Lite 102's crab crawls away with the prize

May 15, 1992

Threats of a trip to the steam pot worked about as well in yesterday's Media Crab Derby as threats of a trip to the glue factory might work in the real Preakness.

The fact is: Blue crabs can't race.

They can pinch. They can blow spit bubbles. They can steam up red.

But make 'em race, as the Lexington Market did for its second annual Preakness Week crab derby, and the Chesapeake's finest tend to make like deadbeats. Nonetheless, about a dozen local radio, television and newspaper personalities each picked a live crab from Faidley's Seafood, then proceeded to shout, clap and otherwise cajole their crabs -- however s-l-o-w-l-y -- toward the finish line.

"I thought if he smelled it, he'd be scared and run away from it," explained V-103 morning deejay Jean Ross, who was sprinkling Old Bay on her crab -- to no discernible effect.

Winning the race, rather, was Lite 102's Mary Anne Perry, who brought her back ground as the station's traffic reporter to the race. But, modestly enough, Ms. Perry gave all the credit to her crab. "I just picked the best crab," she said.

"I picked the turbo model," said John Davis, host of Maryland Public Radio's "MotorWeek" show. (Turbo or not, his crab apparently was a lemon, coming in second in its heat and thus not even making the final race.)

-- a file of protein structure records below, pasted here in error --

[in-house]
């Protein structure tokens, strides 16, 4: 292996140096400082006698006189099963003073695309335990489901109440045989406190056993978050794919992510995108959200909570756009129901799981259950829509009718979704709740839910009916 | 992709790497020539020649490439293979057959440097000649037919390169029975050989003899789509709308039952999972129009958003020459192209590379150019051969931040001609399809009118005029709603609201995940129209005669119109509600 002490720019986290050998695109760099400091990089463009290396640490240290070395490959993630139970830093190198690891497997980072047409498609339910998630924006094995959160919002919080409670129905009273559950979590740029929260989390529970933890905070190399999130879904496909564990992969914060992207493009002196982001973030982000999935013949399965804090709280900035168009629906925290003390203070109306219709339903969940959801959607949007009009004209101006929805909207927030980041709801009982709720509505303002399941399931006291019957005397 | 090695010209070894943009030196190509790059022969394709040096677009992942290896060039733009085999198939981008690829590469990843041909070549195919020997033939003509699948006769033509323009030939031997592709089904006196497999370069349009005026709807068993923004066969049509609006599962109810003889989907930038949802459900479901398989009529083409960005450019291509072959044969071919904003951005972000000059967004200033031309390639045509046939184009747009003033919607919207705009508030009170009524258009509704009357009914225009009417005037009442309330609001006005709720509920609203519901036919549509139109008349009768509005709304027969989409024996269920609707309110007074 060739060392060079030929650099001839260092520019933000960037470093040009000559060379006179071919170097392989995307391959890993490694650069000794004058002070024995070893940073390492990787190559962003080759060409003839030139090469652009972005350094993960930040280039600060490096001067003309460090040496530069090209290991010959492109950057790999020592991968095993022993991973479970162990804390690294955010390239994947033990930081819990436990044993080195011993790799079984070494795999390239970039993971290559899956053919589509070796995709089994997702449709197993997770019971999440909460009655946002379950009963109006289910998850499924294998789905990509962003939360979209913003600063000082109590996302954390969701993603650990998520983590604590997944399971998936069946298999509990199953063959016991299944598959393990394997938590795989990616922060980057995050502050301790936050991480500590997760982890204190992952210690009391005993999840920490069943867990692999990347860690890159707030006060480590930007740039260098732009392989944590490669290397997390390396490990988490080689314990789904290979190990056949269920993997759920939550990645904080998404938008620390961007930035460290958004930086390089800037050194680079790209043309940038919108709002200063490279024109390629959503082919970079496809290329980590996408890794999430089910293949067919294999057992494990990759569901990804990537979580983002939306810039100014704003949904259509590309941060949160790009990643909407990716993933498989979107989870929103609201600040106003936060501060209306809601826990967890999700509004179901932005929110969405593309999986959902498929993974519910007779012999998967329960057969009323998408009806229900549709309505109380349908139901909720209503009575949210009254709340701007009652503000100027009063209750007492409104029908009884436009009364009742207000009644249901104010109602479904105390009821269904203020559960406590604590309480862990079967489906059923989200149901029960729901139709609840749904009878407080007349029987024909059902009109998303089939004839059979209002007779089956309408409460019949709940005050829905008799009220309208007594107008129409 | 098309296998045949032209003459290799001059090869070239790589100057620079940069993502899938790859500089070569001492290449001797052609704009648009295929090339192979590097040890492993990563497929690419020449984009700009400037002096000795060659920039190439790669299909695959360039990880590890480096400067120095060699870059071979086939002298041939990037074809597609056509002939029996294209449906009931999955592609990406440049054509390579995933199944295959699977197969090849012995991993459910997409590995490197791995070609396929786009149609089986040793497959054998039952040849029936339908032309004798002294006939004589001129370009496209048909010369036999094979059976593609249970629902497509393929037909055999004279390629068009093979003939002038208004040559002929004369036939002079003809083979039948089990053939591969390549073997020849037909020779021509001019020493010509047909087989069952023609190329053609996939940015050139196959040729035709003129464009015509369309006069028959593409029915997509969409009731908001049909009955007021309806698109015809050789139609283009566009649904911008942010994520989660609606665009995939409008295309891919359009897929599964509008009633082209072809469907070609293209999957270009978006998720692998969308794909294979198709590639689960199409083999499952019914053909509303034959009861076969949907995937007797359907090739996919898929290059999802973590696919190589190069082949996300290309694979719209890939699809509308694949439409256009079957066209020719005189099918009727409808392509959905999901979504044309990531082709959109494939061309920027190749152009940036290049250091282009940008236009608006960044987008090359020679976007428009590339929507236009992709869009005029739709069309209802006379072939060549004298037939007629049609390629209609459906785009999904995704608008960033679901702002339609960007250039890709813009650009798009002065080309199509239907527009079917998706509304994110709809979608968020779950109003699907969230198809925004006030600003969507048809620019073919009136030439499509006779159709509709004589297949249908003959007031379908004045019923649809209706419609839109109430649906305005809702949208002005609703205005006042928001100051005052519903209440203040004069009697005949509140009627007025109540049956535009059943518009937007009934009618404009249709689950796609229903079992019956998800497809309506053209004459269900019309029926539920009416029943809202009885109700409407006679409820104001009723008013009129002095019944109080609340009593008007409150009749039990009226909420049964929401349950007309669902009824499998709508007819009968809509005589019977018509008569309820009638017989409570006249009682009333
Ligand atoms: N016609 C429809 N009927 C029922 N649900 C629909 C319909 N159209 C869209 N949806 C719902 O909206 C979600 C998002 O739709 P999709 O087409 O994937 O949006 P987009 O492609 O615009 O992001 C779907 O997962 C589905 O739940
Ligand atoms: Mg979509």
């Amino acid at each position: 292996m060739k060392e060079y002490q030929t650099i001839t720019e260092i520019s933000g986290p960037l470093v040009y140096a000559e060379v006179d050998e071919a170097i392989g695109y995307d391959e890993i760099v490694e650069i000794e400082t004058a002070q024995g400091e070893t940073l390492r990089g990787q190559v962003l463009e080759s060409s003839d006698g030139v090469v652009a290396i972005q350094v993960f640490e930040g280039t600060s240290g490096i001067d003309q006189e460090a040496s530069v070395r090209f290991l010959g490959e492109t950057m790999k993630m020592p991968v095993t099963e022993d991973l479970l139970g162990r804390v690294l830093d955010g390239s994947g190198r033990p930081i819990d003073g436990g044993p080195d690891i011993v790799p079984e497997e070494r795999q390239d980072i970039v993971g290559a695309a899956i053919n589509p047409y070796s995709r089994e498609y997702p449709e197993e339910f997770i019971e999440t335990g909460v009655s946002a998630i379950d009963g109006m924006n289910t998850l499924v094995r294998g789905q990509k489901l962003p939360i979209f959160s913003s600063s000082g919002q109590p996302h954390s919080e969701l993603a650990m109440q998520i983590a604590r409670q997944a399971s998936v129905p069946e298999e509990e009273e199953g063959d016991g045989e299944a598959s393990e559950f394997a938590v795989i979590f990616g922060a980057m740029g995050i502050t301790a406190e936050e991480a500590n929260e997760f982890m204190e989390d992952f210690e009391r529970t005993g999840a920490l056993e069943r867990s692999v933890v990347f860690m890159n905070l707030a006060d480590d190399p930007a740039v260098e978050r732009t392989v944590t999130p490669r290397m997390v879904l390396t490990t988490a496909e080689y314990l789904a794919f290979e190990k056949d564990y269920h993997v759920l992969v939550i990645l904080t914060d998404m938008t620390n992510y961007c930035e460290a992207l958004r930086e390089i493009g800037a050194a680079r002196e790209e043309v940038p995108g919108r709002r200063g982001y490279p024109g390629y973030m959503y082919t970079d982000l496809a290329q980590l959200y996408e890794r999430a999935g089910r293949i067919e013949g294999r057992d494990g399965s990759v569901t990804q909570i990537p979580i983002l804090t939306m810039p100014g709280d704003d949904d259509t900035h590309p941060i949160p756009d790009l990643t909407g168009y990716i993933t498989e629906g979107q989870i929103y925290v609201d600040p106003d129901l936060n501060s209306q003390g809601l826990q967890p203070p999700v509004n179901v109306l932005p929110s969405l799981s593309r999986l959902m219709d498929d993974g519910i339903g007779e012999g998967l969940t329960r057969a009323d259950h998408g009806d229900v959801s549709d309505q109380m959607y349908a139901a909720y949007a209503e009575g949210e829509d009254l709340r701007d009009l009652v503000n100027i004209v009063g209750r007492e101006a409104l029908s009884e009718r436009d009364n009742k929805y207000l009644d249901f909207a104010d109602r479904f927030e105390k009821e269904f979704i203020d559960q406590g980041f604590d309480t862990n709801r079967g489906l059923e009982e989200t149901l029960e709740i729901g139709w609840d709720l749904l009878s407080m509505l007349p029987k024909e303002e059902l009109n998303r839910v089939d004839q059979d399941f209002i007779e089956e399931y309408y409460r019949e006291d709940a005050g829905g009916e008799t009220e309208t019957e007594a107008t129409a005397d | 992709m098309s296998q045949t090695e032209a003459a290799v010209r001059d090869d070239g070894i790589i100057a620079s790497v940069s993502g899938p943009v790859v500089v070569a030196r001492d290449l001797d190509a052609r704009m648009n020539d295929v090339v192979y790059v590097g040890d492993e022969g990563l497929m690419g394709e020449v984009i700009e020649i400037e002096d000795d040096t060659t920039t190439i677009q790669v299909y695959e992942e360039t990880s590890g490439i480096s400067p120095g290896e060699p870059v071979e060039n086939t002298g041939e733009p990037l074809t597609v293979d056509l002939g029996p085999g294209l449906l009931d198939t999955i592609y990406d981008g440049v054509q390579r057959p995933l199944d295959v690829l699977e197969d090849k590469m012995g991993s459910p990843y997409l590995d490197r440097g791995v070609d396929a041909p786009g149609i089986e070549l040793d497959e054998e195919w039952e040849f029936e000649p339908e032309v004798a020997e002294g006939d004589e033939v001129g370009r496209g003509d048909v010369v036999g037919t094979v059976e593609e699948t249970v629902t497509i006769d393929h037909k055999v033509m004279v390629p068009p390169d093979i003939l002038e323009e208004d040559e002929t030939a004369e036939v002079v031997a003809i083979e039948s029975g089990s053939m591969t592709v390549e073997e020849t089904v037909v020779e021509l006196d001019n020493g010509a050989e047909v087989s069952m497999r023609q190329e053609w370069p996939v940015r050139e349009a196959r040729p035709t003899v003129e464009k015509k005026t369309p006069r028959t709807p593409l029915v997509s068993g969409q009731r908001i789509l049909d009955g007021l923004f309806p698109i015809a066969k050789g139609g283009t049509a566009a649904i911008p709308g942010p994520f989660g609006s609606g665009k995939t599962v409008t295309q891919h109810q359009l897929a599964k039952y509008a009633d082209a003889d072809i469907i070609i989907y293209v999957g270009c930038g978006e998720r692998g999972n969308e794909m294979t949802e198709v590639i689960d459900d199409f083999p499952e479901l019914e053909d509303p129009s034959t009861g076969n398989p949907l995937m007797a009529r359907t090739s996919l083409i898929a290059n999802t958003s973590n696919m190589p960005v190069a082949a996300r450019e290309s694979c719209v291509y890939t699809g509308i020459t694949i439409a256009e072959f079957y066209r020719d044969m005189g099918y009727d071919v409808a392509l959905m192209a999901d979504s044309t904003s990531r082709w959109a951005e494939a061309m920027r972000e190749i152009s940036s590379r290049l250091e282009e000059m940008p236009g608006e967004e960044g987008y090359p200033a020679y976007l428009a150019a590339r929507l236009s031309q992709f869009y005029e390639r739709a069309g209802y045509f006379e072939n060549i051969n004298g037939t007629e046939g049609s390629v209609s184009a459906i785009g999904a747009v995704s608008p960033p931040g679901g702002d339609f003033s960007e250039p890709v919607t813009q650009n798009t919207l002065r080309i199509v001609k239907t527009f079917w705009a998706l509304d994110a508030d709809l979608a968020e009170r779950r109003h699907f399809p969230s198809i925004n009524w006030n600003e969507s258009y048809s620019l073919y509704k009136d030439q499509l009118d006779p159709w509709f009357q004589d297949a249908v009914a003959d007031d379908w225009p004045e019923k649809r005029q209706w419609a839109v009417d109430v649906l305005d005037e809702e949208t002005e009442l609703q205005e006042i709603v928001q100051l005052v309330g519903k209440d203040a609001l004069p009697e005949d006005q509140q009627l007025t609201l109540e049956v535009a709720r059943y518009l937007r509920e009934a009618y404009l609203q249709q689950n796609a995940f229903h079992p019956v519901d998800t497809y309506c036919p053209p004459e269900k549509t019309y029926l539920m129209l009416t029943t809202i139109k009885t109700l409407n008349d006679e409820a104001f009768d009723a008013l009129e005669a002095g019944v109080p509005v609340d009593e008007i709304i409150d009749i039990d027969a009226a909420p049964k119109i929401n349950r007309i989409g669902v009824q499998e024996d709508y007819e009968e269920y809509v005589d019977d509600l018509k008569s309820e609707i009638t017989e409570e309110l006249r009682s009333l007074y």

While the humans won the prizes -- $300 to the first place finisher's favorite charity -- the crabs had less to look forward to.

All were headed for the steam pot, said John Richter Jr., of Faidley's.

"Even the winners lose," he concluded.

Crabs figured elsewhere on yesterday's Preakness week events, with John Shields demonstrating recipes and autographing his book, "The Chesapeake Bay Crab Cookbook," at the Inner Harbor's Books for Cooks store.

But at Bud Light Nights on Water Street, beer rather than crabs was the focus. In fact, revelers at this outdoor party on the cobblestone alley lined with clubs and restaurants are expected to go through more than 100 kegs of the stuff by the time the weeklong event ends, according to the beer distributor.

"The crowds have been a little better this year than last year, because the weather's been better," said Joe Moneymaker of Winner Distributing Co., whose workers were unloading keg after keg of Bud Light as musicians began warming up for the after-work crowd.

"I'm not much for the bar scene, but I made it a point to catch this tonight," said Joel Graziano, who was enjoying a drink with a friend,John Vatenos. "I like being outdoors."

Mr. Graziano, a physical therapist, is going to the Preakness with his brothers and friends from his Loyola College days. "We always went when I was in school. It's fun out in the infield -- even though there are 80,000 people there, you always run into someone you know," Mr. Graziano said.

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